Writing Right with Dmitri: Back-Vectoring the Story
Today, children, I'm going to let you in on a little secret technique I use when constructing a narrative, be it fact, fiction, or persuasive essay-writing. I call it 'back-vectoring'. Now, I don't pretend it's original, or that other people don't do it. I just don't know what they call it. I come from a long line of people who re-invent the wheel, and there's no reason why I shouldn't have stumbled across this particular technique through trial, error, and late-night wake-up calls from the subconscious. But maybe I could save you a few sleepless nights.
What back-vectoring consists of is a way to figure out where to start telling a story. A lot of times, that's where we're stuck: how to begin. I have a little trick that just might help. To do that, I'd like to walk you through a scenario or two.
The Absent-Minded Detective Writer
Some people imagine that a good detective story starts with the discovery of the body of Colonel Blimp in the library. He's dead as a doornail, is the good colonel, and nobody knows how the perp did it, since all the doors and windows are locked. Now, write yourself out of that one.
Bah, humbug. The story really begins with the ending: you've figured out that you want to tell a tale of mystery, horror, and revenge, beginning in far-away India. Colonel Blimp, it seems, was a bit of a cad. Back in the days of the Raj, he'd jilted some memsahib, and she'd vowed to get even. She waited and waited…years later, she had the perfect plan…
You figure out the ending first. Then you work back to the crime, and hide your clues like shiny Easter eggs all through the landscape of your narrative. Then, and only then, do you figure out what I call the 'L&O scenario'.
The 'L&O scenario' consists of the discovery of the body, with attendant foolery. At the beginning of nearly every episode of that long-running New York City TV series, somebody finds a body. But first, they have an argument about theatre tickets, or traffic, or who's dating whom. It's a nice distraction. The audience knows this, and is just waiting for one of the arguers to stumble over the corpse and let out a yell.
How does the detective-story writer get to the 'L&O scenario'? By back-vectoring. You work backwards from the solution.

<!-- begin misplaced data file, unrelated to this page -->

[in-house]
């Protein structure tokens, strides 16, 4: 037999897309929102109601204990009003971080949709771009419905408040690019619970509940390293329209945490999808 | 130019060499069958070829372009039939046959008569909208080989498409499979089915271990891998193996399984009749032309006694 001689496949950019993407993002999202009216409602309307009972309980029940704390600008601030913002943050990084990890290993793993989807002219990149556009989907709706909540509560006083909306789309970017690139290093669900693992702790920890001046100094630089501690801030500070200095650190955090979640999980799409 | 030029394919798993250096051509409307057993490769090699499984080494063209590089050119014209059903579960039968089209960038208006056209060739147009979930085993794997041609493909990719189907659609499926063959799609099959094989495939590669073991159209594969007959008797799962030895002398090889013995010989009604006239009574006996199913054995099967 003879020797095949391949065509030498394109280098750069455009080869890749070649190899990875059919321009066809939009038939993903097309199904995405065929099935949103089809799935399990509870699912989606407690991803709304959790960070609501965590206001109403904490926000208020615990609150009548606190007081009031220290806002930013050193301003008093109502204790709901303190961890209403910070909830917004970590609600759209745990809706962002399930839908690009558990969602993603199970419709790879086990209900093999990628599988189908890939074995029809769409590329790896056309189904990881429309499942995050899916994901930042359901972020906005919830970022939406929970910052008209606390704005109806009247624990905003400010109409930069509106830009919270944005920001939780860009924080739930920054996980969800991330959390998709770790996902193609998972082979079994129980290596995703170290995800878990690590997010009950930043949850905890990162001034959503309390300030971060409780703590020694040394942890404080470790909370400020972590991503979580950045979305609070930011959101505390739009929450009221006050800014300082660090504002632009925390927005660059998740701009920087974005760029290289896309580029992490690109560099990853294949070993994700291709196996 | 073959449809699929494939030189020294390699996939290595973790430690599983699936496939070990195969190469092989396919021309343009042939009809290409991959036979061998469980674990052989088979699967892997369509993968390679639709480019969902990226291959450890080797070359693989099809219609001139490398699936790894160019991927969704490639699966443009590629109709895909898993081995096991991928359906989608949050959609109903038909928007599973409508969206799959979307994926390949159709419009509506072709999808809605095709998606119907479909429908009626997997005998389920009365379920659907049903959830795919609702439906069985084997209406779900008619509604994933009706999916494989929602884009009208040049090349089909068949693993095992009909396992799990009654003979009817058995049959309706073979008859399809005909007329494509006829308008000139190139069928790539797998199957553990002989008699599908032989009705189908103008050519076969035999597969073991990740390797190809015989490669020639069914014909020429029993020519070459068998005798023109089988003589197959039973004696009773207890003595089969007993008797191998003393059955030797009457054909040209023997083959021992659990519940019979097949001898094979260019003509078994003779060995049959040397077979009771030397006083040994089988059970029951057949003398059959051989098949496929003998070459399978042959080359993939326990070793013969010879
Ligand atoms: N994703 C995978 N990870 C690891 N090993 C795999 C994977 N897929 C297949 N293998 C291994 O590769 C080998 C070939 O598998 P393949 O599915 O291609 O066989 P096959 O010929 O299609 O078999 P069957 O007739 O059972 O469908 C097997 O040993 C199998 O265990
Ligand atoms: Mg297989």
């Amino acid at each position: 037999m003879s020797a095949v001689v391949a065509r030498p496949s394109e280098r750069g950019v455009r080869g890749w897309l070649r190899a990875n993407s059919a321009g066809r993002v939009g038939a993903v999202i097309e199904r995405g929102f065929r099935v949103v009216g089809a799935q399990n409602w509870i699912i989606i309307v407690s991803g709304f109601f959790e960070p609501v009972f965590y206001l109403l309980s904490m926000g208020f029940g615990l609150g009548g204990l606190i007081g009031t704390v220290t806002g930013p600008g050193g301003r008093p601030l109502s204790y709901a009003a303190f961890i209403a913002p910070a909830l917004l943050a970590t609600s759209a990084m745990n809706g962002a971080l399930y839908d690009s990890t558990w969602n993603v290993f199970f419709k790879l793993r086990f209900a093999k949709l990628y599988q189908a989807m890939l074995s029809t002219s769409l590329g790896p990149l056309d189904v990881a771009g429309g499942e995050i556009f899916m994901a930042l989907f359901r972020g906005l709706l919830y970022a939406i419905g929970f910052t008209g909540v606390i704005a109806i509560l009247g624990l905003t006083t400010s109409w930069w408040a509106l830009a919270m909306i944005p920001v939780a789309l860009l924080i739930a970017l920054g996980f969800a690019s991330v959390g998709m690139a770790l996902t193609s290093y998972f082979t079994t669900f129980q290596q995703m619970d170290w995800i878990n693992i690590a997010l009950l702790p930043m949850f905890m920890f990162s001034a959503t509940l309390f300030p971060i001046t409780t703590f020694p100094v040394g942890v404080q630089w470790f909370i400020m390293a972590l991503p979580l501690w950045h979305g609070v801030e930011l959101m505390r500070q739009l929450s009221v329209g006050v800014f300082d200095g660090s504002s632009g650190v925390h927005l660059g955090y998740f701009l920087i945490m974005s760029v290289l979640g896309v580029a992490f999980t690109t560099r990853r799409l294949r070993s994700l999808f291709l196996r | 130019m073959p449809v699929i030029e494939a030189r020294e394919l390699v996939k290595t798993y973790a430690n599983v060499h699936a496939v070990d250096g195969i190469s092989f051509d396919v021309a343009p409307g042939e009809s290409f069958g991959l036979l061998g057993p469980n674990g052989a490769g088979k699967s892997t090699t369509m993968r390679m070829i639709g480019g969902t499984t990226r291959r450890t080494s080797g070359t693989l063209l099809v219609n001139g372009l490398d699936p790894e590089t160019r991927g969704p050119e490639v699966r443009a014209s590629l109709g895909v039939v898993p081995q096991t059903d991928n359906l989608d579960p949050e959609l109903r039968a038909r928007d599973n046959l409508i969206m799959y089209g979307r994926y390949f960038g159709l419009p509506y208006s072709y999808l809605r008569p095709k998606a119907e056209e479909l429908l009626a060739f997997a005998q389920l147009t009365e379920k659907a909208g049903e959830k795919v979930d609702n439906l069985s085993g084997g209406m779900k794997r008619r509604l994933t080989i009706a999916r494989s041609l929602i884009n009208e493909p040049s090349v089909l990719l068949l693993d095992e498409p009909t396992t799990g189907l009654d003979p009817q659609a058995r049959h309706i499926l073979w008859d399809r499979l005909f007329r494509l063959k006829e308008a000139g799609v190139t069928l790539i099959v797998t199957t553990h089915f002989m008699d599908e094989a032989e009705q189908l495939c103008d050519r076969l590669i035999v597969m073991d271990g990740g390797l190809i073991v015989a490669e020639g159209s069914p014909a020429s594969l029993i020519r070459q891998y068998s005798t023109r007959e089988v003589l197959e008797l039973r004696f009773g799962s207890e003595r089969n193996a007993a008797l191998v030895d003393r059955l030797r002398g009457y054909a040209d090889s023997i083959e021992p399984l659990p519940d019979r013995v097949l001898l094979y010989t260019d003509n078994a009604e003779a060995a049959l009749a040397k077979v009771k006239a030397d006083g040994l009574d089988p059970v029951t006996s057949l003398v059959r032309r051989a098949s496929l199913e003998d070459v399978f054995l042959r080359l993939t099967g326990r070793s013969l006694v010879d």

Finding the Perfect Place
Last week, for professional reasons, I was researching the work of a prize-winning historian. This man is brilliant. He's known for writing history so well that readers feel like they're right there, in the middle of it all. He's garnered praise from every quarter. So it was surprising to learn that this gifted man was at the centre of an odd scandal. It seems that he'd claimed, in a radio interview, to have been present at certain historical events as a participant. And it wasn't true.
The briefest look into this professor's biography would reveal the lie: he was on a different continent at the time, and his whereabouts could be accounted for. Yet he'd claimed otherwise. Why did he do it? He didn't need the cachet of having been at the scene. People were puzzled.
Another historian who knew him hazarded a guess. He suspected that this writer got so caught up in his story-telling that he re-invented his personal biography to suit his present attitude. If he felt this way about the events of the recent past, why, he should have been there, doing certain things, at a certain time. And maybe it slipped his mind that history isn't as easily rewritten as all that. I don't know if that's the real explanation for the historian's tale-telling, but it makes sense to a writer.
Now, a word of warning: don't write George Washington into a Paris salon in 1754. That's not on. The man was dodging bedbugs in western Pennsylvania. I know, I've read his diary entries on the subject of frontier housekeeping. But if you've got a fictional character, he can lounge around Madame de Staël's all you like. Just move him to shortly before Napoleon exiles that good lady from the capital. (She kept making fun of him.)
Before you decide how to tell your story, figure out where your character's pivot point is. Then work backwards along the vector that gets him/her there. Start with a hook that lands you on that vector.
You want an example? Sure you do. Have you seen Mad Men? The producer/writer of this US TV show said that one season, he knew only one thing: at the end of the season, a character would be sitting in a motel room. She would be excited, because it was her first real business trip as a professional copywriter. She would delight in all the perks of the motel: the fresh towels, the little soaps, the room service…and then she would look out the motel room window. And see, in the parking lot, two dogs having sex.
According to the camera people, that scene was quite easy to film. The dogs did their thing, accepted their treats, and let everyone go home early. They wished all actors were as accommodating.
Now, Matt Weiner says, he wrote an entire season's worth of episodes by working backward from Peggy Olsen's motel room experience. The season was rich, full, and satisfying. But oddly, everything that happened led up to Peggy's looking out that window…
We are used to living life in linear mode. That's as it should be. We don't know what will happen tomorrow. If there is a Providence in the fall of a sparrow, we don't know about it at the time. But as writers, we are expected to. We're both the gods and the recording angels of our characters' lives. We have the responsibility to tell their stories. And this little back-vectoring trick is a handy way to get there.
Remember: stories are read forward. But the best way to write them is backward. Figure out where you need to go, and then go back and make sure you get there. Writers are the only people who get to do time travel every day. And they don't even need a tardis.